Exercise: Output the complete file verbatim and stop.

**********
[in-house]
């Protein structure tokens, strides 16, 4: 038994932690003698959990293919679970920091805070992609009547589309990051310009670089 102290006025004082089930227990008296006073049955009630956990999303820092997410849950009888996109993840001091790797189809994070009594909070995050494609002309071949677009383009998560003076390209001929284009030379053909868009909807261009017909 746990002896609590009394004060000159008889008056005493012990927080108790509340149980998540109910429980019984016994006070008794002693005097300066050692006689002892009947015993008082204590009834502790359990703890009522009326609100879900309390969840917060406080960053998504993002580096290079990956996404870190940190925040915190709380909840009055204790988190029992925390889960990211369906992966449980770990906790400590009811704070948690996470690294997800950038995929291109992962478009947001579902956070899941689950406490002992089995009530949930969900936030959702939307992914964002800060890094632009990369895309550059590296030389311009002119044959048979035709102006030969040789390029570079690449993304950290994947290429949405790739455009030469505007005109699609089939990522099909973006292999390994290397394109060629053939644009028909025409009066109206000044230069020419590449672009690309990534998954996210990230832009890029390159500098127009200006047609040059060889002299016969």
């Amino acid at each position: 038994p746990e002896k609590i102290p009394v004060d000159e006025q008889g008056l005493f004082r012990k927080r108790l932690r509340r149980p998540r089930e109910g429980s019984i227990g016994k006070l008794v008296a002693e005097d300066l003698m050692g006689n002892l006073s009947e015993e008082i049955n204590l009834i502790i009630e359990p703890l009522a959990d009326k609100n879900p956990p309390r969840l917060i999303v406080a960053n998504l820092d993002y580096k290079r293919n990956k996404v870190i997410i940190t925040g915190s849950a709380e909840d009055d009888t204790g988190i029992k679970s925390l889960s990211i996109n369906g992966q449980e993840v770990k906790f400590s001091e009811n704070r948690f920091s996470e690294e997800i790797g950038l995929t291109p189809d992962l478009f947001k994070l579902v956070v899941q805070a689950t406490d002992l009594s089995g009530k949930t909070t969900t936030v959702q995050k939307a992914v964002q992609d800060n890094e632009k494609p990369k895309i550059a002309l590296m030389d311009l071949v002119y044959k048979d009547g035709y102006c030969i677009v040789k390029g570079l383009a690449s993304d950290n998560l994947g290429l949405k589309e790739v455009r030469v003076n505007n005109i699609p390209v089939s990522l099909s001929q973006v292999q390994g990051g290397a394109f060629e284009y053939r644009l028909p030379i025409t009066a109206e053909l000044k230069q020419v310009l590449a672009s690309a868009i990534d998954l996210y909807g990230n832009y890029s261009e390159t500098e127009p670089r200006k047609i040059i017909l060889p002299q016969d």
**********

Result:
[in-house]
């Protein structure tokens, strides 16, 4: 038994932690003698959990293919679970920091805070992609009547589309990051310009670089 102290006025004082089930227990008296006073049955009630956990999303820092997410849950009888996109993840001091790797189809994070009594909070995050494609002309071949677009383009998560003076390209001929284009030379053909868009909807261009017909 746990002896609590009394004060000159008889008056005493012990927080108790509340149980998540109910429980019984016994006070008794002693005097300066050692006689002892009947015993008082204590009834502790359990703890009522009326609100879900309390969840917060406080960053998504993002580096290079990956996404870190940190925040915190709380909840009055204790988190029992925390889960990211369906992966449980770990906790400590009811704070948690996470690294997800950038995929291109992962478009947001579902956070899941689950406490002992089995009530949930969900936030959702939307992914964002800060890094632009990369895309550059590296030389311009002119044959048979035709102006030969040789390029570079690449993304950290994947290429949405790739455009030469505007005109699609089939990522099909973006292999390994290397394109060629053939644009028909025409009066109206000044230069020419590449672009690309990534998954996210990230832009890029390159500098127009200006047609040059060889002299016969």
């Amino acid at each position: 038994p746990e002896k609590i102290p009394v004060d000159e006025q008889g008056l005493f004082r012990k927080r108790l932690r509340r149980p998540r089930e109910g429980s019984i227990g016994k006070l008794v008296a002693e005097d300066l003698m050692g006689n002892l006073s009947e015993e008082i049955n204590l009834i502790i009630e359990p703890l009522a959990d009326k609100n879900p956990p309390r969840l917060i999303v406080a960053n998504l820092d993002y580096k290079r293919n990956k996404v870190i997410i940190t925040g915190s849950a709380e909840d009055d009888t204790g988190i029992k679970s925390l889960s990211i996109n369906g992966q449980e993840v770990k906790f400590s001091e009811n704070r948690f920091s996470e690294e997800i790797g950038l995929t291109p189809d992962l478009f947001k994070l579902v956070v899941q805070a689950t406490d002992l009594s089995g009530k949930t909070t969900t936030v959702q995050k939307a992914v964002q992609d800060n890094e632009k494609p990369k895309i550059a002309l590296m030389d311009l071949v002119y044959k048979d009547g035709y102006c030969i677009v040789k390029g570079l383009a690449s993304d950290n998560l994947g290429l949405k589309e790739v455009r030469v003076n505007n005109i699609p390209v089939s990522l099909s001929q973006v292999q390994g990051g290397a394109f060629e284009y053939r644009l028909p030379i025409t009066a109206e053909l000044k230069q020419v310009l590449a672009s690309a868009i990534d998954l996210y909807g990230n832009y890029s261009e390159t500098e127009p670089r200006k047609i040059i017909l060889p002299q016969d």